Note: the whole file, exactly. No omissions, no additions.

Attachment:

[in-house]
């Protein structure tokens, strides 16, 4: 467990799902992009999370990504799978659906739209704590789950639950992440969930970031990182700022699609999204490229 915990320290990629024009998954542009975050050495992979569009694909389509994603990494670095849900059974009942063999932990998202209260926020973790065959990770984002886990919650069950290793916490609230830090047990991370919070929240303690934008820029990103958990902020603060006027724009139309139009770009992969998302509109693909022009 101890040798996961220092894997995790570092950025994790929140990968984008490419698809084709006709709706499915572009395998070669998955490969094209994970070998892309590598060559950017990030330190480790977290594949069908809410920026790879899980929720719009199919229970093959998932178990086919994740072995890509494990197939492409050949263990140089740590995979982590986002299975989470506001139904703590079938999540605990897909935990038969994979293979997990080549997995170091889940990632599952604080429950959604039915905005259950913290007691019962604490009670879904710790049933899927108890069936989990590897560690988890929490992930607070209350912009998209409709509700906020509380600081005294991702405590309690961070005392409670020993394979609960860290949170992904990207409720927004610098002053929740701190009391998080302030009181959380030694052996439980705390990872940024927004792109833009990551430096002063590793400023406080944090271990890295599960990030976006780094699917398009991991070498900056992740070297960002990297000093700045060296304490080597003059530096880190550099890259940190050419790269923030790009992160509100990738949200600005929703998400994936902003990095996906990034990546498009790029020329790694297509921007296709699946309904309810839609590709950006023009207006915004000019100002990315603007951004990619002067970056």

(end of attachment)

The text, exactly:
[in-house]
């Protein structure tokens, strides 16, 4: 467990799902992009999370990504799978659906739209704590789950639950992440969930970031990182700022699609999204490229 915990320290990629024009998954542009975050050495992979569009694909389509994603990494670095849900059974009942063999932990998202209260926020973790065959990770984002886990919650069950290793916490609230830090047990991370919070929240303690934008820029990103958990902020603060006027724009139309139009770009992969998302509109693909022009 101890040798996961220092894997995790570092950025994790929140990968984008490419698809084709006709709706499915572009395998070669998955490969094209994970070998892309590598060559950017990030330190480790977290594949069908809410920026790879899980929720719009199919229970093959998932178990086919994740072995890509494990197939492409050949263990140089740590995979982590986002299975989470506001139904703590079938999540605990897909935990038969994979293979997990080549997995170091889940990632599952604080429950959604039915905005259950913290007691019962604490009670879904710790049933899927108890069936989990590897560690988890929490992930607070209350912009998209409709509700906020509380600081005294991702405590309690961070005392409670020993394979609960860290949170992904990207409720927004610098002053929740701190009391998080302030009181959380030694052996439980705390990872940024927004792109833009990551430096002063590793400023406080944090271990890295599960990030976006780094699917398009991991070498900056992740070297960002990297000093700045060296304490080597003059530096880190550099890259940190050419790269923030790009992160509100990738949200600005929703998400994936902003990095996906990034990546498009790029020329790694297509921007296709699946309904309810839609590709950006023009207006915004000019100002990315603007951004990619002067970056």